But for most projects the extra engineering cost isn't worth it. if you are building something that's only used by your organization, or small # of customers, your money is likely better spent on faster/more hardware than very expensive engineers coding, testing and debugging C code. There is a good chance you don't have the same economies of scale we do at Couchbase where the costs are spread over high # of customers.
Don't just blindly use C, understand its own tradeoffs and if it makes sense in your situation. Erlang is quite good for us, but to stay competitive we need to move on to something faster and industrial grade for our performance oriented code. And Erlang itself is written in C.
If a big problem was C code in Erlang, why would using more C be good?
Because it's easier to debug when you don't lose context between the "application" layer and the lower level code. The big problem we've seen is when C code is getting called from higher level code in the same process, we lose all the debugging context between the higher level code and the underlying C code.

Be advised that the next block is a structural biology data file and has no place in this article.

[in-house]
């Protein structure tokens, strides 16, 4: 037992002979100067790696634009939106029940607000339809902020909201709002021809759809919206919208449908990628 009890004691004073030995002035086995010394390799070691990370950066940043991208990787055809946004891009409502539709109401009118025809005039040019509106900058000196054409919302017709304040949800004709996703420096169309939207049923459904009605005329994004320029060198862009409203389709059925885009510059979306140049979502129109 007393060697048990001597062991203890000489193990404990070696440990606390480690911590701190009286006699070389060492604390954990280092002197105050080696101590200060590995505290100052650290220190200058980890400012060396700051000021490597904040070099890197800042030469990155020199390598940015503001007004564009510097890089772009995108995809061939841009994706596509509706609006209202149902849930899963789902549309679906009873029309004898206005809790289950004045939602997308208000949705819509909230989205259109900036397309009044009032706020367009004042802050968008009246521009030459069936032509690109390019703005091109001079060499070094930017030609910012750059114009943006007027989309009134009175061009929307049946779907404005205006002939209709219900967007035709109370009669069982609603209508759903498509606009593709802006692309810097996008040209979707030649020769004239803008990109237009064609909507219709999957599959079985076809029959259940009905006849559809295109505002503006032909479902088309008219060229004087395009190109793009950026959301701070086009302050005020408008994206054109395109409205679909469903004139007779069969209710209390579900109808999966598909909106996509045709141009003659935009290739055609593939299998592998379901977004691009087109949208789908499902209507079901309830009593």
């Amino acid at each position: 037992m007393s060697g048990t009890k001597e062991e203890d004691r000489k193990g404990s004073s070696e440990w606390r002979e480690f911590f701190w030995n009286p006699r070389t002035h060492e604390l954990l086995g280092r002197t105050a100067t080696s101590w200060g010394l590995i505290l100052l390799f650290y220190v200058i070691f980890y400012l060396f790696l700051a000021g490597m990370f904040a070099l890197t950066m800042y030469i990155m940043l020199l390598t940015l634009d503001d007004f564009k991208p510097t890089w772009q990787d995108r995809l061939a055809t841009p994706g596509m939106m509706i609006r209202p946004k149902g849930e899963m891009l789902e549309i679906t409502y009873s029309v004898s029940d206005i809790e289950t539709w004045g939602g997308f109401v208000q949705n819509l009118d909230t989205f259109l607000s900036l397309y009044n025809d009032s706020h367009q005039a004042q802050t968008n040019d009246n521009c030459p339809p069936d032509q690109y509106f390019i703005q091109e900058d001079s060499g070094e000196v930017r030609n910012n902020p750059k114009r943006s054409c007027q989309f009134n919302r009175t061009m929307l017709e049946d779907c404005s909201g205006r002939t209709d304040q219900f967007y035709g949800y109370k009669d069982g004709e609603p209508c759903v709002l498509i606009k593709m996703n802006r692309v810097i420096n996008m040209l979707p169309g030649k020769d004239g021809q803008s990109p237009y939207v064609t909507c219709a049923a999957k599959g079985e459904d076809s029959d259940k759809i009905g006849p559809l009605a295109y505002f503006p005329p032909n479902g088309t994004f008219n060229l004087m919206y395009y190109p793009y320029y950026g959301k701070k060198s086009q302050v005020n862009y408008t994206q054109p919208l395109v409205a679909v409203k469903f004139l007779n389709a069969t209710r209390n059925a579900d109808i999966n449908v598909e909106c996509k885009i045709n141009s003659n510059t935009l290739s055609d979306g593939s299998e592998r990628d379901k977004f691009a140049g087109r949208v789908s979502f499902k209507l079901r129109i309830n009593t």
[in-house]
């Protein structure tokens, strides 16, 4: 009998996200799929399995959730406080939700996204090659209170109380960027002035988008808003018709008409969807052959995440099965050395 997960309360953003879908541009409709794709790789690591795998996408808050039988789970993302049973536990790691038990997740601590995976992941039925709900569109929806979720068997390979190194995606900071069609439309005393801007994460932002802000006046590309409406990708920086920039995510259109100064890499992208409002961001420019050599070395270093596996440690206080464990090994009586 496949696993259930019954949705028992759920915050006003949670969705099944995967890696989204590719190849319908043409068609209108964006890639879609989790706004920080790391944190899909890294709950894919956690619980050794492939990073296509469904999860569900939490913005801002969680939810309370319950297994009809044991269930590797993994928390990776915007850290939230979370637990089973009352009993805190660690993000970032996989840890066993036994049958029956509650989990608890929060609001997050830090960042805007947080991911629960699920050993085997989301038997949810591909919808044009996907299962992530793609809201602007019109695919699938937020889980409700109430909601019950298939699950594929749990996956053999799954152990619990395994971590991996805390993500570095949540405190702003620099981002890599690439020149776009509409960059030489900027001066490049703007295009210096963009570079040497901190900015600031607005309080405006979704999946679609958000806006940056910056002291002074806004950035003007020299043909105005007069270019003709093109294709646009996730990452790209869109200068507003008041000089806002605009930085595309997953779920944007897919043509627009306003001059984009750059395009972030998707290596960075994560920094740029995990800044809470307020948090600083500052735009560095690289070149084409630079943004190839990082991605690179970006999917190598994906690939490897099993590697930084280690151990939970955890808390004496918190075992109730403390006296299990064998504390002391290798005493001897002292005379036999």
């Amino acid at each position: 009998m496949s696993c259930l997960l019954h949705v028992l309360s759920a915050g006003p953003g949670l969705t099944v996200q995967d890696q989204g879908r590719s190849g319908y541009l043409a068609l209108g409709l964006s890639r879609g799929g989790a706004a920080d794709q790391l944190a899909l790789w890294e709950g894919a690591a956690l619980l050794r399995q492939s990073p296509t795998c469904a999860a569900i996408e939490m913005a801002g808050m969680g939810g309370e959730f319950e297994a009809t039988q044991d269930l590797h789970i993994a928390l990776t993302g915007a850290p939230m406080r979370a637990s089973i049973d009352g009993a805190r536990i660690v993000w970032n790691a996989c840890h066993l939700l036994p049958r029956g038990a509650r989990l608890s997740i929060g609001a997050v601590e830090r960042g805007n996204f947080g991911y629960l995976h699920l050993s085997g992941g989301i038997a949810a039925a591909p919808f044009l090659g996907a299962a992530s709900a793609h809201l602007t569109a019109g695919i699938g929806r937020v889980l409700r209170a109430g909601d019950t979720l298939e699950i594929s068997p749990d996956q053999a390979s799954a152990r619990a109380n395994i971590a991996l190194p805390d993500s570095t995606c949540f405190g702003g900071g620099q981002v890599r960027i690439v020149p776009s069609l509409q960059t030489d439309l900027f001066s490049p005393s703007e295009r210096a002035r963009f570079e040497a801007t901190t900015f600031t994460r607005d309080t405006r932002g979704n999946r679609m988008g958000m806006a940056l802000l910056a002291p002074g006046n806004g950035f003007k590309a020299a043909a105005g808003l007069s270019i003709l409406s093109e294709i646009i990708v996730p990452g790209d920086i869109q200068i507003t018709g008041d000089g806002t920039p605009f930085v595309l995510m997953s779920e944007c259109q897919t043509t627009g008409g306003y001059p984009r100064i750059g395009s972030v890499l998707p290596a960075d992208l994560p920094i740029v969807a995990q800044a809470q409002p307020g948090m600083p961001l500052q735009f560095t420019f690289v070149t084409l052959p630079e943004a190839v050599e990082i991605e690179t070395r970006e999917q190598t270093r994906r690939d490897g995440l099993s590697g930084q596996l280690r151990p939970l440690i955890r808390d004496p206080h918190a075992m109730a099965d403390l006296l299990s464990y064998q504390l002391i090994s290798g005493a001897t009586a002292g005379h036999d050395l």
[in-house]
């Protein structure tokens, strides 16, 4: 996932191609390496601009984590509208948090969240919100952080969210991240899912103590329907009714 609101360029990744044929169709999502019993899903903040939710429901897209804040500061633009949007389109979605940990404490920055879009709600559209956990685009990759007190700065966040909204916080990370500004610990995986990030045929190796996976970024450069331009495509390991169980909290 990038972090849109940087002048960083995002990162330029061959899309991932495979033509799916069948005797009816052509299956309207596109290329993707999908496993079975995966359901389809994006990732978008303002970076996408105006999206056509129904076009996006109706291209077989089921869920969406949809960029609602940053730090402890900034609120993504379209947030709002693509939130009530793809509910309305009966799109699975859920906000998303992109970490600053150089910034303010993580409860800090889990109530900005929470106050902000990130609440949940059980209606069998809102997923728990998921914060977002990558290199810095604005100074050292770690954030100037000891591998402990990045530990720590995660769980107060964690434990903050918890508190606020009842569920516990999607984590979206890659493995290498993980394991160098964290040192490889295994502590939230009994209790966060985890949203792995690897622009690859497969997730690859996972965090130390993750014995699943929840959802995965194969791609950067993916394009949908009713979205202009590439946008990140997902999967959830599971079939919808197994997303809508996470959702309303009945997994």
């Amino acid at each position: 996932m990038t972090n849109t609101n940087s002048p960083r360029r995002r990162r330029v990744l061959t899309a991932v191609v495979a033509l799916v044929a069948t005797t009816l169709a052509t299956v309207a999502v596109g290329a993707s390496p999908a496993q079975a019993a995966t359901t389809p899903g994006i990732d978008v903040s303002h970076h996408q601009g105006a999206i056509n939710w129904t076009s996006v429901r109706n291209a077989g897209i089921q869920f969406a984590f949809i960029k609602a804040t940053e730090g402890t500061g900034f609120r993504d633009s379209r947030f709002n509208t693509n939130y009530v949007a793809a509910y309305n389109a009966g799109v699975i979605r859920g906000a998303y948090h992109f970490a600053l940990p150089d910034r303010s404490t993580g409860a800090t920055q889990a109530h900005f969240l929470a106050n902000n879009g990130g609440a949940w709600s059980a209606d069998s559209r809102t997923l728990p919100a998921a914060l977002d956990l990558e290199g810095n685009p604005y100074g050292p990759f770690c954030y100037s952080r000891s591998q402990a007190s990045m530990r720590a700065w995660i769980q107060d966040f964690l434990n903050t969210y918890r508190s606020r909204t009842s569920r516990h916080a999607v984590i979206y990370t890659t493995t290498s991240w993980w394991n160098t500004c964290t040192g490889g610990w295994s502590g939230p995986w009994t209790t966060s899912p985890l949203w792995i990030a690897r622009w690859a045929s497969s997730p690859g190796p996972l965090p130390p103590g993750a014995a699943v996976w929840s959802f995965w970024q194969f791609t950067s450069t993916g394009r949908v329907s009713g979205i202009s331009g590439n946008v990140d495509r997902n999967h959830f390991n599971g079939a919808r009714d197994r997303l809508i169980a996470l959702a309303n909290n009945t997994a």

So when we were getting these crashes, we didn't have the expertise and tooling to figure out what exactly the Erlang code was doing at the moment it crashed. Erlang is highly concurrent and many different things were all being executed at the same time. We knew it had something to do with the async IO settings we were using in the VM and the opening and closing of files, but exactly what or why still eluded us.
Also, we couldn't manifest the crash with test code, though we tried, making it hard to report the issue to Erlang maintainers. We had to run the full Couchbase stack with heavy load in order to trigger the crash, and it would often take 6 or more hours before we saw it. This made debugging problematic as we had confounding factors of our own in-process C code that also could have been the source of the crashes.